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Opposition to Bolsonaro returns to streets aiming to attract non-leftist parties and avert violence

RIO DE JANEIRO, BRAZIL – The fourth round of national protests against Brazil’s right-wing President Jair Bolsonaro, scheduled for this Saturday, July 24, aims to draw together more non-leftist party representatives and diversify the public, at a time when pressure for impeachment is suffering setbacks.

On Paulista Avenue in São Paulo, center parties seeking to break away from the PT will have their own sound trucks, seeking to attract demonstrators who oppose the president but do not want to be branded as leftists or supporters of ex-president Lula.

The timing of the march to run along Consolação Street and end at Roosevelt Square was brought forward in an attempt to avert the action of groups that have promoted vandalism in past rallies. This time, it will leave at 4:30 PM, with the aim of ending in the early evening.

Promoted by social movements and leftist parties, protests took to the streets in May, June and the first weekend in July – an extra date in the mobilization calendar, called after the disclosure of the first suspicions of corruption in the purchase of vaccines by the federal government.

Chamber president Lira, an ally of the Planalto, reiterates that there are not enough arguments to initiate proceedings against the president. (Photo internet reproduction)

The protest held on July 3 was also marked by attacks of far-left PCO party militants against center-left PSDB party members who participated for the first time in the demonstration on Paulista Avenue. The situation jeopardized the ideological expansion of the demonstrations, which had been slowly taking shape.

Despite the hostile incident, the municipal PSDB board decided to maintain their participation in the marches. Leftist leaders were initially silent or discreetly repudiated the violence. Although some leaders and politicians criticized the events, others remained silent.

The ‘Fora Bolsonaro’ (Bolsonaro Out) National Campaign, responsible for organizing the protests, only formally commented 9 days later in a statement claiming its demonstrations were peaceful.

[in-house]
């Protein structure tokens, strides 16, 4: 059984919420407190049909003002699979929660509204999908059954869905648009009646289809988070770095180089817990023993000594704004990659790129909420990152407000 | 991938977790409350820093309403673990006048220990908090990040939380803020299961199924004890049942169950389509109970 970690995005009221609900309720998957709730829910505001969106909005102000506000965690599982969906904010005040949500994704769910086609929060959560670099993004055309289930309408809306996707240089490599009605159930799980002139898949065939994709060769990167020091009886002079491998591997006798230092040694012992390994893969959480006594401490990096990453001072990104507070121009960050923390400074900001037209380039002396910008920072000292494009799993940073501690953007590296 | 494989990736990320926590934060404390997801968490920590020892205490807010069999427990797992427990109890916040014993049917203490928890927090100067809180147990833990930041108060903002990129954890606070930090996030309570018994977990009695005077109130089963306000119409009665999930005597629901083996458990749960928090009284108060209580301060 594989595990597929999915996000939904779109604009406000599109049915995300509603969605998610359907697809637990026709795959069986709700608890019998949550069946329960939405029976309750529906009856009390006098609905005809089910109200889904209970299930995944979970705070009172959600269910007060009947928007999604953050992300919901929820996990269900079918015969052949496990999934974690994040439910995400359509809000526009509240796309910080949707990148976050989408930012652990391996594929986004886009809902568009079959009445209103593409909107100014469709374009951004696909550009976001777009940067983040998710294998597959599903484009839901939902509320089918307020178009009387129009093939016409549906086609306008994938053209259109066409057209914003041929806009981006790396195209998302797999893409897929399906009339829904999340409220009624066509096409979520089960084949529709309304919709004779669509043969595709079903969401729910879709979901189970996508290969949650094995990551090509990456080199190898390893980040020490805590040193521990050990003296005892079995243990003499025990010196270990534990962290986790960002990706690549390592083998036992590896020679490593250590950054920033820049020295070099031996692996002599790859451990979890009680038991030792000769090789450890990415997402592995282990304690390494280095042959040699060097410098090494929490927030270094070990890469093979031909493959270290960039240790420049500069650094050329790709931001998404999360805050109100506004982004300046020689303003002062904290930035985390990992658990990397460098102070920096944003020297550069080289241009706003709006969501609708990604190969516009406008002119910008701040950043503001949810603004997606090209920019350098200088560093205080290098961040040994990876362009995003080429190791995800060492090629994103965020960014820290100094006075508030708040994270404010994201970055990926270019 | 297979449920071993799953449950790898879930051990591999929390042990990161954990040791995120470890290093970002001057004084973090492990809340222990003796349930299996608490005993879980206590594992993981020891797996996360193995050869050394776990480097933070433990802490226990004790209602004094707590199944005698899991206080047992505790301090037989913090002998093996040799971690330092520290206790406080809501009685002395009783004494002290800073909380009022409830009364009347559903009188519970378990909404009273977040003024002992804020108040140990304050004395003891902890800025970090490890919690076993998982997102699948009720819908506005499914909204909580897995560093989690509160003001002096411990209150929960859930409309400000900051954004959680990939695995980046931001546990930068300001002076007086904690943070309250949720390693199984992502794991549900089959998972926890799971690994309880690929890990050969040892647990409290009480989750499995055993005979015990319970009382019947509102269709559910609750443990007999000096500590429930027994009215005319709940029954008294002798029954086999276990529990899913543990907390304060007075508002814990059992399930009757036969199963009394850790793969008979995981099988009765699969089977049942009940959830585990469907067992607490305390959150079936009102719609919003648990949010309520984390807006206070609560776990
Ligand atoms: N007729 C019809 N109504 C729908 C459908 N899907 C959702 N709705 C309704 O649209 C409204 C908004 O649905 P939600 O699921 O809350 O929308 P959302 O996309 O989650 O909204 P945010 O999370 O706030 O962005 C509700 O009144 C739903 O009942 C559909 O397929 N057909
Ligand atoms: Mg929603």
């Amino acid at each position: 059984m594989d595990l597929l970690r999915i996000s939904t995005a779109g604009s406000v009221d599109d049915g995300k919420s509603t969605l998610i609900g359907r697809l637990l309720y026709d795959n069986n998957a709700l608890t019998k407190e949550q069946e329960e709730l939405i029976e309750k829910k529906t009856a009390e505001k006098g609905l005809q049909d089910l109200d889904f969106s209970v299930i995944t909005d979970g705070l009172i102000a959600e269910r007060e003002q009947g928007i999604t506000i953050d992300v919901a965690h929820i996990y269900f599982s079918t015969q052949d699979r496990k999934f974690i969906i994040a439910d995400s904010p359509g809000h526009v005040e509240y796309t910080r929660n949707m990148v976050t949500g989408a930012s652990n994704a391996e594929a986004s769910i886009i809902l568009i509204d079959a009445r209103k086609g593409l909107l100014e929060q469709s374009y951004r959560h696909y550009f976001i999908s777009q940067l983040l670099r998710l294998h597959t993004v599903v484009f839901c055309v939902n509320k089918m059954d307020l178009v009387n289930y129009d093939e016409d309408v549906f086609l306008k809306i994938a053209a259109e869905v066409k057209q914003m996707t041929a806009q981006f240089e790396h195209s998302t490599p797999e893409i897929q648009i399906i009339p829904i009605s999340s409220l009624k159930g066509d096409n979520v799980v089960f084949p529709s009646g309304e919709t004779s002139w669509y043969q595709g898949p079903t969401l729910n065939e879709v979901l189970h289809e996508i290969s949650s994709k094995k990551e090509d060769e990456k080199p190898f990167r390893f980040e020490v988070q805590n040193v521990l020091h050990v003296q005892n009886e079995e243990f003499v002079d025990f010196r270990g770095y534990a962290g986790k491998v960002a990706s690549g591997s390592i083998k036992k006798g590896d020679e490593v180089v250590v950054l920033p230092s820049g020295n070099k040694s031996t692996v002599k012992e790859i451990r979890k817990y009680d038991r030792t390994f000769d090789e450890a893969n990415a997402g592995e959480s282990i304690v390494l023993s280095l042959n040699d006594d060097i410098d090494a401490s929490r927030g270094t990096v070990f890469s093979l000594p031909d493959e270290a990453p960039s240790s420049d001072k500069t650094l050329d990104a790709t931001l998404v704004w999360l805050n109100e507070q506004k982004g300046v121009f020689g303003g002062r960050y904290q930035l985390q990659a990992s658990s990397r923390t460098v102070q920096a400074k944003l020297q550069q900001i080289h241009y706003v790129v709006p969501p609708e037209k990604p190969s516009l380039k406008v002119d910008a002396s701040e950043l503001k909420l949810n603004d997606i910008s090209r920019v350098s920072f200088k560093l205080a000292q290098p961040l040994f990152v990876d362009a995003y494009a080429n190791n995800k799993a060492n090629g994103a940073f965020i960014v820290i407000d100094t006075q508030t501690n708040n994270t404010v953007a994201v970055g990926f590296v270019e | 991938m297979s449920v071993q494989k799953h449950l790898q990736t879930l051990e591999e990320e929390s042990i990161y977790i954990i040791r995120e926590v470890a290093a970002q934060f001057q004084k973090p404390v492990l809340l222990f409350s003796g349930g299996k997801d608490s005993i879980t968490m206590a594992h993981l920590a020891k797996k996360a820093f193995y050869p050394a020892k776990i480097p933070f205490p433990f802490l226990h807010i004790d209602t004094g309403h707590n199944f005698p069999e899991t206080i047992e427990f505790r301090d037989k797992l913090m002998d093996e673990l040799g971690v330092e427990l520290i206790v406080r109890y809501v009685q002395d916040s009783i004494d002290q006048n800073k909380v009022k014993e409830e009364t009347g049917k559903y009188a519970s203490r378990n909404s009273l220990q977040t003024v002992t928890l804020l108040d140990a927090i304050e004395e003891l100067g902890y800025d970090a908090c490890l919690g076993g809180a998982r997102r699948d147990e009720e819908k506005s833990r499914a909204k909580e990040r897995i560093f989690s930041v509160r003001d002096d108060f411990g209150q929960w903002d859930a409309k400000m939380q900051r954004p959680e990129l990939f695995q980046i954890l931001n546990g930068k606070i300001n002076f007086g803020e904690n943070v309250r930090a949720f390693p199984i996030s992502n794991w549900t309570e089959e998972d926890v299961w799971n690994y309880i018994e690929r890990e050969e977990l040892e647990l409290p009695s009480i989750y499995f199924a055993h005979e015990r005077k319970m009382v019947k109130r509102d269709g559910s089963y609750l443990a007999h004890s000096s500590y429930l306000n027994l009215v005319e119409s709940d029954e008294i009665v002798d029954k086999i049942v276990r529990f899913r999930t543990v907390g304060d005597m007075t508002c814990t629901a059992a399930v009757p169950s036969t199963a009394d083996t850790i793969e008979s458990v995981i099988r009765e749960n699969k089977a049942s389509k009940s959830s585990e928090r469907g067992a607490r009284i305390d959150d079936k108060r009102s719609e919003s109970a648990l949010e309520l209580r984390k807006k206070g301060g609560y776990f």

“We repudiate any provocations or violent deeds that threaten the safety of protesters or give rise to the criminalization of our protest,” the text read. The PCO, which houses radicalized views, is part of the forum and opposes the joining of the right-wing.

According to a statement released by the campaign on Tuesday night, July 20, 192 protests have been confirmed in 187 cities in Brazil and abroad. The number is expected to grow by Saturday. On July 3, 352 protests were held in 312 cities in Brazil and another 35 abroad, in 16 countries.

Initially promoted by leftist parties such as PT, PSOL and PCdoB, protests have gained specific support mainly from representatives and local instances of other parties. PDT, Cidadania, Rede and PV, for instance, began to endorse the call in capitals like São Paulo and Rio de Janeiro.

A few days ago, the PSB national directorate issued a resolution confirming the party’s participation in this Saturday’s event and denouncing the “very serious situation of Brazilian politics,” in which democracy and the lives of citizens are being “seriously threatened” by those who should be defending them.

The document, signed by the PSB national president, Carlos Siqueira, points out that the presence is recommended to militants who feel safe to be in crowds amid the Covid-19 pandemic. It also recommends wearing a mask and social distancing.

The presidents of Cidadania, Roberto Freire, and of PV, José Luiz Penna, had previously declared support for the protests and reiterated the precautions, in line with guidance from the organizers – who strive to avert comparisons with Bolsonarist demonstrations, often in defiance of the rules.

Members of the mobilization’s front line have consistently said that participation is open to any citizen or entity that agrees with the initiative’s main slogans: “out, Bolsonaro,” the call for more vaccines against Covid,-19 and support for a renewedd R$600 (US$115) monthly emergency aid.

However, in practice, partisan and electoral differences have been obstacles. The PSDB municipal president in São Paulo, Fernando Alfredo, was not authorized to speak in the national campaign sound truck, parked on Paulista Avenue opposite the MASP art museum.

This time, alongside parties such as PSB, Cidadania, Rede, and Solidariedade, PSDB will have its own space for speeches in a truck located outside the National Assembly. Center groups Acredito (I Believe) and Agora! (Now!) and student and union organizations will also be present.